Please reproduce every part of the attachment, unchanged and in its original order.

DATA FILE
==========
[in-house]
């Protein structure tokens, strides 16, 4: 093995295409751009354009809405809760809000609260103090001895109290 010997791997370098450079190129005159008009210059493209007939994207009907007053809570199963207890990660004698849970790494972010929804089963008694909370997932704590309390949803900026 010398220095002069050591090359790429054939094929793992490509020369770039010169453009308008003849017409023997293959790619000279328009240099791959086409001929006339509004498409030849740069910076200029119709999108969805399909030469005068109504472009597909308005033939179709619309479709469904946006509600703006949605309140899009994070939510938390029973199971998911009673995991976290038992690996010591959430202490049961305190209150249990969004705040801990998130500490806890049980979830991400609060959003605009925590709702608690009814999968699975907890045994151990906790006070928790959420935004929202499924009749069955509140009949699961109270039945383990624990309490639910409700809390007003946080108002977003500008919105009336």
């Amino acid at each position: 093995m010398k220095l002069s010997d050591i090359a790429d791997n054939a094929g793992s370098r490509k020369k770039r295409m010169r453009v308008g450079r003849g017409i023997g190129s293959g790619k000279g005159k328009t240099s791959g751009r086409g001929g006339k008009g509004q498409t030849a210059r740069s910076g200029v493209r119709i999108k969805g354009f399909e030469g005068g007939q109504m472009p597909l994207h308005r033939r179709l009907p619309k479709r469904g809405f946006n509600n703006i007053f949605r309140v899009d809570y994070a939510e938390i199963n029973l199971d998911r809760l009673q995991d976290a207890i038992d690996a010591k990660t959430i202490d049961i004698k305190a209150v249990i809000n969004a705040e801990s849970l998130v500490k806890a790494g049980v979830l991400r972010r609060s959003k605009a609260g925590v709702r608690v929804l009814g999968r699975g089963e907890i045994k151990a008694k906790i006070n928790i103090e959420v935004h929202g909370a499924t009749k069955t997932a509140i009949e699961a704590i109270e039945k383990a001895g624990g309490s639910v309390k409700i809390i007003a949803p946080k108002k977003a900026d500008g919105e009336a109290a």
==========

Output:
[in-house]
């Protein structure tokens, strides 16, 4: 093995295409751009354009809405809760809000609260103090001895109290 010997791997370098450079190129005159008009210059493209007939994207009907007053809570199963207890990660004698849970790494972010929804089963008694909370997932704590309390949803900026 010398220095002069050591090359790429054939094929793992490509020369770039010169453009308008003849017409023997293959790619000279328009240099791959086409001929006339509004498409030849740069910076200029119709999108969805399909030469005068109504472009597909308005033939179709619309479709469904946006509600703006949605309140899009994070939510938390029973199971998911009673995991976290038992690996010591959430202490049961305190209150249990969004705040801990998130500490806890049980979830991400609060959003605009925590709702608690009814999968699975907890045994151990906790006070928790959420935004929202499924009749069955509140009949699961109270039945383990624990309490639910409700809390007003946080108002977003500008919105009336």
């Amino acid at each position: 093995m010398k220095l002069s010997d050591i090359a790429d791997n054939a094929g793992s370098r490509k020369k770039r295409m010169r453009v308008g450079r003849g017409i023997g190129s293959g790619k000279g005159k328009t240099s791959g751009r086409g001929g006339k008009g509004q498409t030849a210059r740069s910076g200029v493209r119709i999108k969805g354009f399909e030469g005068g007939q109504m472009p597909l994207h308005r033939r179709l009907p619309k479709r469904g809405f946006n509600n703006i007053f949605r309140v899009d809570y994070a939510e938390i199963n029973l199971d998911r809760l009673q995991d976290a207890i038992d690996a010591k990660t959430i202490d049961i004698k305190a209150v249990i809000n969004a705040e801990s849970l998130v500490k806890a790494g049980v979830l991400r972010r609060s959003k605009a609260g925590v709702r608690v929804l009814g999968r699975g089963e907890i045994k151990a008694k906790i006070n928790i103090e959420v935004h929202g909370a499924t009749k069955t997932a509140i009949e699961a704590i109270e039945k383990a001895g624990g309490s639910v309390k409700i809390i007003a949803p946080k108002k977003a900026d500008g919105e009336a109290a």